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A Landslide
Source: US Geol. Survey

Landslides are a common hazard on sloping terrain. They can range from slow, downslope creeping of soil, to rapid and dangerous movements of unstable bedrock and water-saturated soil (debris flows) as may be triggered by torrential rainfall or earthquake shaking. New or existing landslides can also be influenced by construction activity (such as overloading or undercutting a slope), unusual wetting (such as excess irrigation onto, or natural spring discharge into, a slope), or erosion. The probability of landslide occurrence increases as slope increases.

The State of California has created a series of regulatory maps pursuant to the Seismic Hazard Mapping Act of 1990. These statutory maps designate zones where earthquake shaking might cause two types of ground failure: liquefaction (on flatlands) and earthquake-triggered landslides (on slopes). The seismic hazard maps affect real estate in two principal ways: by requiring a geologic site investigation before a property within a hazard zone is developed, and by requiring disclosure to a prospective buyer of the fact that any portion of a sale property is within this regulatory zone. The statutory Natural Hazard Disclosure Statement includes a space for making this disclosure.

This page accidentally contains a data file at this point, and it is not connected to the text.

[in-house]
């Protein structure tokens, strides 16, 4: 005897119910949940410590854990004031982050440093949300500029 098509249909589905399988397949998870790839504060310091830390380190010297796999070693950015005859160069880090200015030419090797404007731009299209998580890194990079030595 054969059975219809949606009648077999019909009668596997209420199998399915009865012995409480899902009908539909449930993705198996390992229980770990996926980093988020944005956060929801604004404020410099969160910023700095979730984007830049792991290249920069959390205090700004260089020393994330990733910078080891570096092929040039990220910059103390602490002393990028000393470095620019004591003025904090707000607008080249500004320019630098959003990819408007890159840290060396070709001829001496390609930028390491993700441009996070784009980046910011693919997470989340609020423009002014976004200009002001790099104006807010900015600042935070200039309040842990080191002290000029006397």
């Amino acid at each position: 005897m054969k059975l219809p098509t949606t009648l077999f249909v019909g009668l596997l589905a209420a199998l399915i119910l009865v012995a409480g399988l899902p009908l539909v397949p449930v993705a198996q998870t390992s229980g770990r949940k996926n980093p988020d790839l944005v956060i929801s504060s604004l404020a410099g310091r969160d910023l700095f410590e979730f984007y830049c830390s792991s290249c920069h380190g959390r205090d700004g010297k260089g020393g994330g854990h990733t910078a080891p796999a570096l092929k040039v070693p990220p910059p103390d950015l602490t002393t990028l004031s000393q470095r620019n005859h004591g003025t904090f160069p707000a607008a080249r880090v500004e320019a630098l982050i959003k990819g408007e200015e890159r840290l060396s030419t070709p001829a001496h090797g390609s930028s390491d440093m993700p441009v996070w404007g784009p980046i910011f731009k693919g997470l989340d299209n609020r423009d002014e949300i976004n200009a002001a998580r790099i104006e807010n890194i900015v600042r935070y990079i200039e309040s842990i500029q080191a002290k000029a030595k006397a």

The statutory seismic hazard maps are intended to show only where these hazards may result from seismic shaking – they should not be relied upon to show where landslides could be triggered by rainfall or other causes unrelated to earthquakes.

Finally, cities and counties may be more restrictive than the state in designating and regulating landslide hazard zones. The locally designated zones are typically mapped in the city or county General Plan Safety Element. Not only do these local zones often differ from the state zones, but city and county planners often identify additional and different types of natural hazard zones in order to best regulate land use within their jurisdiction. Most developments in areas with steep slopes require substantial earth movement and cut-and-fill activity, which require careful design to mitigate slope problems and may be strictly regulated by the local jurisdiction.

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